In case you hadn’t noticed, this is a grisly cover. It is, nevertheless, effective. I received this ARC a couple of months ago, and a morbid fascination with that picture–the same one that leads me to collect celebrity autopsy photos, which is way more than you need to know about me–kept it atop the TBR pile. Even better, the cover is not the best thing about this novel. Remains is a highly intriguing mystery as well as a fascinating look at one family’s dysfunction.
Mike Kendall is summoned back home for Thanksiving by his father, ostensibly because his mother would like to see him. He acquiesces even though Placerville is the destination of media throughout the state due to the discovery of a boy’s remains. Worse, Mike knows the bones are that of long-missing Randy MacPherson, a friend of his. As he waits for confirmation along with the rest of the town, he becomes involved with a former bully. Together, they try to discover the truth about Randy’s death.
Although the book is from Mike’s point of view and we never leave his head, the story doesn’t feels closed off. Instead, the pieces we see of his relationship with his parents and sister are detailed and personal. And, as Carl Rogers said, what is most personal is most universal. We have all had those moments with loved ones–you know, the ones where for a fraction of a second, we don’t love them anymore–but then the bond snaps back. With Mike, however, that bond is stretched tighter and tighter, and you know it will break. It’s just a question of when.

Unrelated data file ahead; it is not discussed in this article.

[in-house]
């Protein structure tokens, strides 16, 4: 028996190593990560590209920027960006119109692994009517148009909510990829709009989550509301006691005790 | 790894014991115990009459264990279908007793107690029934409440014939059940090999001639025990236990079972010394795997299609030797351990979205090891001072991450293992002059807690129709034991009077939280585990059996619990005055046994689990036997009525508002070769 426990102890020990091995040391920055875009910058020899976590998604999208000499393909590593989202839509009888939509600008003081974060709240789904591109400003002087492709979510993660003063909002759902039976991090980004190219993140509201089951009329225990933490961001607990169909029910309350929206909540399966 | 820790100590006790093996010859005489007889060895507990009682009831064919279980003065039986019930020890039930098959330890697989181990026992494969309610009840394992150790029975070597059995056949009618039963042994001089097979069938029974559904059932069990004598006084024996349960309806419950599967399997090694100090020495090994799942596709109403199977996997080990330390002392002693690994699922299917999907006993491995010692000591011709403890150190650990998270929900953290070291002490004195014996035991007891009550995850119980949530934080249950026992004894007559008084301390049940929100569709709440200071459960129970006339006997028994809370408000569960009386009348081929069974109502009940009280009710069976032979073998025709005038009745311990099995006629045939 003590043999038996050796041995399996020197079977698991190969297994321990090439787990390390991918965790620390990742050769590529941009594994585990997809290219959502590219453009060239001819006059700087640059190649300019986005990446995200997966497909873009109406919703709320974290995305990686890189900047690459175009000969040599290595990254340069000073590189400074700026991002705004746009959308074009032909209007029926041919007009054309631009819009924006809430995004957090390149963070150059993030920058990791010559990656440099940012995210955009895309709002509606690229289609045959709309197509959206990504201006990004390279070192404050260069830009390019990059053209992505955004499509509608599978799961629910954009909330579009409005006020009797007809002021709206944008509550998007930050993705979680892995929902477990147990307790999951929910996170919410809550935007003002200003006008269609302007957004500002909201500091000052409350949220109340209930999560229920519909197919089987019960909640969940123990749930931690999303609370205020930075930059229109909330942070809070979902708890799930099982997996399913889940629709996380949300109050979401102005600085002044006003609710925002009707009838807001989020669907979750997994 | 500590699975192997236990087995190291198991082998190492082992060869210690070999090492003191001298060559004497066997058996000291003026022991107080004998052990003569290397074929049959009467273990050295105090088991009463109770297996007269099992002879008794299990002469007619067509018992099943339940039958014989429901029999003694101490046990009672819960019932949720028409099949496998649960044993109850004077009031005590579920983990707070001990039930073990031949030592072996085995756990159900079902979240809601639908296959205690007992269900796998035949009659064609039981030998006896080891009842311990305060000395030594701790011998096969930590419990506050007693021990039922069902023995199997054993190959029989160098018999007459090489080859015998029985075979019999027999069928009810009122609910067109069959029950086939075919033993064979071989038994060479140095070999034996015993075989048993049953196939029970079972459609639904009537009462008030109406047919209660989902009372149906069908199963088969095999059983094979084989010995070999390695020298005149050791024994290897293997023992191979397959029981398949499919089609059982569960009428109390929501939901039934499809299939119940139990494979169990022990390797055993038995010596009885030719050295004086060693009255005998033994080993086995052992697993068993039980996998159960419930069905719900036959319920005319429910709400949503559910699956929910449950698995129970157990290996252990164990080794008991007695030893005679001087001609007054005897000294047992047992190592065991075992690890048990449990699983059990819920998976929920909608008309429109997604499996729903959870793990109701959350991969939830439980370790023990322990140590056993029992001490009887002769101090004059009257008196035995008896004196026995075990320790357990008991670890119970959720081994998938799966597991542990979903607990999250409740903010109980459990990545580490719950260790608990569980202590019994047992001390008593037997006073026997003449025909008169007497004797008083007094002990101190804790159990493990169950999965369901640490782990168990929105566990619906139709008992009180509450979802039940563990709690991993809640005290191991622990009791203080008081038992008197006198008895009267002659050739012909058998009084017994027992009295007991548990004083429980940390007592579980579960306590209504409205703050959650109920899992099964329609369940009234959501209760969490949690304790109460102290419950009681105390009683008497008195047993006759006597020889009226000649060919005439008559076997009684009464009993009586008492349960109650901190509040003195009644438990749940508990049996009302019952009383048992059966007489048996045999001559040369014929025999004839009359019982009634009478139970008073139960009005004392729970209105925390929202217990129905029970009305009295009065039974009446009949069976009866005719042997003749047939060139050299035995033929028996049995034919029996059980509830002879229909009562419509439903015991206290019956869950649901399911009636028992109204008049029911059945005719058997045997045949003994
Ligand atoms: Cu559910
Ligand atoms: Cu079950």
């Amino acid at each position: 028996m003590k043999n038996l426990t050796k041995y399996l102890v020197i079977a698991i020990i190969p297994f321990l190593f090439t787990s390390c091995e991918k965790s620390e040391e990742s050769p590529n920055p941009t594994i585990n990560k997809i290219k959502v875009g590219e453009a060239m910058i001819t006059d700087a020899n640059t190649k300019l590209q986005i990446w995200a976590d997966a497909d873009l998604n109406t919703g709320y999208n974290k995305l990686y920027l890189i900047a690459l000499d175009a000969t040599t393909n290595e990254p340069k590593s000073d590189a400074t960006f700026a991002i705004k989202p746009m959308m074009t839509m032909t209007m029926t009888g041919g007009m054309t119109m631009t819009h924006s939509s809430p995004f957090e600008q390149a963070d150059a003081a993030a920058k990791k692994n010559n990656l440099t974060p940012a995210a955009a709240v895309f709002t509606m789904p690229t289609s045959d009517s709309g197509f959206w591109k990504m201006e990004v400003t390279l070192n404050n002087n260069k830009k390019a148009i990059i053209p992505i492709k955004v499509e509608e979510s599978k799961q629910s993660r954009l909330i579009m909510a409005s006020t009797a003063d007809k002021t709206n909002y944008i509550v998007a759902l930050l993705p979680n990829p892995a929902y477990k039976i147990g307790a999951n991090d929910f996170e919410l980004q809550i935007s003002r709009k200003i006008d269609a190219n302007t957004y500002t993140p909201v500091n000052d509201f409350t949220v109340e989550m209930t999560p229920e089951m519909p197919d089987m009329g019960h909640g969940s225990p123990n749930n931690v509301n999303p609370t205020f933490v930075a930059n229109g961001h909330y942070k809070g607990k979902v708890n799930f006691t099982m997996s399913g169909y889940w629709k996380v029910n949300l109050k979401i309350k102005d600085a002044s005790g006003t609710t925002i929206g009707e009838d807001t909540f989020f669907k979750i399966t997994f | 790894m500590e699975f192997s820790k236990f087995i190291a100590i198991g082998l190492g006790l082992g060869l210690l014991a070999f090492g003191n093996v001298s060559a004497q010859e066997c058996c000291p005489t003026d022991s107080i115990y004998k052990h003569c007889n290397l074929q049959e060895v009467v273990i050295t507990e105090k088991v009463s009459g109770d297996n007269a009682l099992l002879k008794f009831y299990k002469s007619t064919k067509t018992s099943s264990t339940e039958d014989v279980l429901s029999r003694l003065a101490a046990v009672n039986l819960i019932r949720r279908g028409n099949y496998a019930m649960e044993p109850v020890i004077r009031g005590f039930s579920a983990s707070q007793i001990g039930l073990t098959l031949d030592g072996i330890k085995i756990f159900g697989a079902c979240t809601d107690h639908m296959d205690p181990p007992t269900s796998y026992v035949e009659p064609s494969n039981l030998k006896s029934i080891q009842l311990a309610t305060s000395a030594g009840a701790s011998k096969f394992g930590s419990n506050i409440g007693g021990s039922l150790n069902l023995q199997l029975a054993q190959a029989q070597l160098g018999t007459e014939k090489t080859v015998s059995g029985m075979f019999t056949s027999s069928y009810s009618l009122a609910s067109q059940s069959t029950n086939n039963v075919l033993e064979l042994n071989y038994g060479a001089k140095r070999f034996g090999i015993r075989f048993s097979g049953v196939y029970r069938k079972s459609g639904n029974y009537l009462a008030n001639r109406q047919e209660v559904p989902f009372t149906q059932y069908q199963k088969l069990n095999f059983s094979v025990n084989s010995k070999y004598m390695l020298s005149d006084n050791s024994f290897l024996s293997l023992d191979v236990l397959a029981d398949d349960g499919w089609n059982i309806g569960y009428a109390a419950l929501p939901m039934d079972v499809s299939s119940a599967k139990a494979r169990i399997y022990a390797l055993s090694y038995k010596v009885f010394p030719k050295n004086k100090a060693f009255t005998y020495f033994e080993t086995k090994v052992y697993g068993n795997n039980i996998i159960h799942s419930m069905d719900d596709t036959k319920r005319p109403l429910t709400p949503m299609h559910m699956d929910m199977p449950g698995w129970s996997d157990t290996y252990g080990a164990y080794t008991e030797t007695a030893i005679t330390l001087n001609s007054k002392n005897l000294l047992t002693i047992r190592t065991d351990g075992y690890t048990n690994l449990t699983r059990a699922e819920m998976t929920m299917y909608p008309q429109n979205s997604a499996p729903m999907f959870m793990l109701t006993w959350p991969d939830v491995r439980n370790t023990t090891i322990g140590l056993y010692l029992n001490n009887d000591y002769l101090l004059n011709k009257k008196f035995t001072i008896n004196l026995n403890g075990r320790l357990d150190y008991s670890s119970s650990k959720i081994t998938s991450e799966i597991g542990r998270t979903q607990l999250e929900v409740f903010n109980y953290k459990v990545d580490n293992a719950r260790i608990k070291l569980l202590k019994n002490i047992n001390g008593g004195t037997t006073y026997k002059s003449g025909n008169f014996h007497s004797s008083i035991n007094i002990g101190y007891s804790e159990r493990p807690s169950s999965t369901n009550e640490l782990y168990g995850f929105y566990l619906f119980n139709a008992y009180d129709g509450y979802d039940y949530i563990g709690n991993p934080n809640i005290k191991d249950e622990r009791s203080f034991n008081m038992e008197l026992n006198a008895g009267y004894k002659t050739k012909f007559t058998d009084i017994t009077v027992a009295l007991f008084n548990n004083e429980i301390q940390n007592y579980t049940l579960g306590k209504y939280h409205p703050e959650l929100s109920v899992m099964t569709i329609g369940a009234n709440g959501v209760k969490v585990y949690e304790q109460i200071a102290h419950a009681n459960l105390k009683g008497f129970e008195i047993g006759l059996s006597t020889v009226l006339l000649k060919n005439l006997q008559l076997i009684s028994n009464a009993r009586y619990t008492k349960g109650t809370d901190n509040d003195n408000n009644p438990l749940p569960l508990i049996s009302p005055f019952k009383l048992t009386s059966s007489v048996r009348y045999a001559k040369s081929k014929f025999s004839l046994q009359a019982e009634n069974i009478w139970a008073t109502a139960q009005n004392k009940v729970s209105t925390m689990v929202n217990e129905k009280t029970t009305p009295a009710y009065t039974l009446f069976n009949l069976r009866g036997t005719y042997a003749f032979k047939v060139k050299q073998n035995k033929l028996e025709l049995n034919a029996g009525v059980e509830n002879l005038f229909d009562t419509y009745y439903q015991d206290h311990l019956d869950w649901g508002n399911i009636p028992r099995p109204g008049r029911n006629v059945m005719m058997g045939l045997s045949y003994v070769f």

That’s only one of the means Warren has at his disposal to generate tension, and he does so with great efficiency. Not much is wasted here. The scenes are well-trimmed and lean, devoid of much scene setting so you can get to the action or the emotion quickly. The few sentences he uses to conjure up small town California are sufficient. Warren’s prose is what I like to call “iceberg” writing because most of its meaning is below the surface.
For example, Mike is in the garage under the car changing the oil, and his father comes in to ask Mike to get his sister to come to church with them. The dialogue is absolutely non-threatening, but in the middle of it, Warren drops the following:
…and his boots moved a little; the car shifted some. I thought about how in-tune you can get with a machine when you’re underneath and could be crushed at any moment. The oil was already sputtering, coming in two long, thin rivers. It wouldn’t be long now.
Suddenly, the rest of the passage becomes ominous.
Speaking of ominous, the actual solution to the mystery of what happened to Randy is as chilling and unique as it is off-putting. Those clues are planted early and often, and as soon as one of the characters makes the connection, it’s a head-smacking why-didn’t-I-see-that moment well worth your time.
And if the cover puts you off, understand that’s as violent as the book gets. We get no obscenely detailed information about the murder or the body. You may, however, want to slipcover the book before taking it to the gym. Or not. It might keep the treadmill next to you clear.
© 2017, Jerry L. Wheeler